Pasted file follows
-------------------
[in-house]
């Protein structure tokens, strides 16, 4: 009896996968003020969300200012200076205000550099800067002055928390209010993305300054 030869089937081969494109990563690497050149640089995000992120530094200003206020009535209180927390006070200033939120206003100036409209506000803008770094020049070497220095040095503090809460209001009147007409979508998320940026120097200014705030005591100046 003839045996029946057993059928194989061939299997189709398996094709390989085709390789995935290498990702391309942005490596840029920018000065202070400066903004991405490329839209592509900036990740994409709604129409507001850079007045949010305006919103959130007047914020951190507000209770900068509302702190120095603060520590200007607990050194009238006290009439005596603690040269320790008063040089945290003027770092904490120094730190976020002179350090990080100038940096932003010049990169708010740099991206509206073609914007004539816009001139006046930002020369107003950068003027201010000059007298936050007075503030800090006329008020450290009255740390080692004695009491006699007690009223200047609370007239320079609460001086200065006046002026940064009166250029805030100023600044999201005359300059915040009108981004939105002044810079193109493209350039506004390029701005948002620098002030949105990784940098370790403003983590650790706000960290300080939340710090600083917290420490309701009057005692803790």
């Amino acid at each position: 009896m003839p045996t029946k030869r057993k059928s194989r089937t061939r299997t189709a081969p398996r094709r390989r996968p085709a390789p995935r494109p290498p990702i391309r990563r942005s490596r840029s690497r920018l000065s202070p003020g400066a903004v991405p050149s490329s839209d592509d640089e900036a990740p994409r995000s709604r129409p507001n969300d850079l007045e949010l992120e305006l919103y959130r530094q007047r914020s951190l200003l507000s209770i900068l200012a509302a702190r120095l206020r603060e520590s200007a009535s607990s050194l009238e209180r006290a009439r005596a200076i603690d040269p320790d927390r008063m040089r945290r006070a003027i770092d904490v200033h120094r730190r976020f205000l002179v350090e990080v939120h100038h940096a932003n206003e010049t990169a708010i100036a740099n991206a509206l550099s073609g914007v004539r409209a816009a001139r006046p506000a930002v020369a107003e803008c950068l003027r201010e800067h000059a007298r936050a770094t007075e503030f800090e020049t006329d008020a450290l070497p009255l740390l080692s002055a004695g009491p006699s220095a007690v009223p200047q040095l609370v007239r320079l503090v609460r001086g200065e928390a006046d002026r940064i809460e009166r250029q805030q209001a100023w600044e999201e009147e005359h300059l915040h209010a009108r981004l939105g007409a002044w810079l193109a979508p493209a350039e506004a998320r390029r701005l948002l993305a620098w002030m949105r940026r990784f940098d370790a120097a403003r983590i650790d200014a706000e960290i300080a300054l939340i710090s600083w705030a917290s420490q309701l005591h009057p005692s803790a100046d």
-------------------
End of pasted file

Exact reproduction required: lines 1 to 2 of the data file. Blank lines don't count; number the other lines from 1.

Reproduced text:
[in-house]
């Protein structure tokens, strides 16, 4: 009896996968003020969300200012200076205000550099800067002055928390209010993305300054 030869089937081969494109990563690497050149640089995000992120530094200003206020009535209180927390006070200033939120206003100036409209506000803008770094020049070497220095040095503090809460209001009147007409979508998320940026120097200014705030005591100046 003839045996029946057993059928194989061939299997189709398996094709390989085709390789995935290498990702391309942005490596840029920018000065202070400066903004991405490329839209592509900036990740994409709604129409507001850079007045949010305006919103959130007047914020951190507000209770900068509302702190120095603060520590200007607990050194009238006290009439005596603690040269320790008063040089945290003027770092904490120094730190976020002179350090990080100038940096932003010049990169708010740099991206509206073609914007004539816009001139006046930002020369107003950068003027201010000059007298936050007075503030800090006329008020450290009255740390080692004695009491006699007690009223200047609370007239320079609460001086200065006046002026940064009166250029805030100023600044999201005359300059915040009108981004939105002044810079193109493209350039506004390029701005948002620098002030949105990784940098370790403003983590650790706000960290300080939340710090600083917290420490309701009057005692803790």